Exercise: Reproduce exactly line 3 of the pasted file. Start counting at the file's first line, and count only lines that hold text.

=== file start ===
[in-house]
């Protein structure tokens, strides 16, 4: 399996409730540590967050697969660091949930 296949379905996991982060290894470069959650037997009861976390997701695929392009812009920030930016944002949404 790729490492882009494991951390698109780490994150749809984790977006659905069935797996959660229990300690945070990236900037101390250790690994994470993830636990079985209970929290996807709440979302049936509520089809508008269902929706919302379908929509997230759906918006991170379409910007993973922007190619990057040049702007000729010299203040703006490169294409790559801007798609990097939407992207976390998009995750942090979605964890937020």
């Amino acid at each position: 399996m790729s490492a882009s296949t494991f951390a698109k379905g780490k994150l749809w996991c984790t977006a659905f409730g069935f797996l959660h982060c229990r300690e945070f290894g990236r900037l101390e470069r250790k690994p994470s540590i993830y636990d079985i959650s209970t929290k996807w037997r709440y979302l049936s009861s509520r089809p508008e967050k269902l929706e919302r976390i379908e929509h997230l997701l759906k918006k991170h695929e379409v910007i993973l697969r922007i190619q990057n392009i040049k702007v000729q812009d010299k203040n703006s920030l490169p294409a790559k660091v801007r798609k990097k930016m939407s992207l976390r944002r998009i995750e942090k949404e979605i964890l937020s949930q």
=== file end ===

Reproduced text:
């Amino acid at each position: 399996m790729s490492a882009s296949t494991f951390a698109k379905g780490k994150l749809w996991c984790t977006a659905f409730g069935f797996l959660h982060c229990r300690e945070f290894g990236r900037l101390e470069r250790k690994p994470s540590i993830y636990d079985i959650s209970t929290k996807w037997r709440y979302l049936s009861s509520r089809p508008e967050k269902l929706e919302r976390i379908e929509h997230l997701l759906k918006k991170h695929e379409v910007i993973l697969r922007i190619q990057n392009i040049k702007v000729q812009d010299k203040n703006s920030l490169p294409a790559k660091v801007r798609k990097k930016m939407s992207l976390r944002r998009i995750e942090k949404e979605i964890l937020s949930q």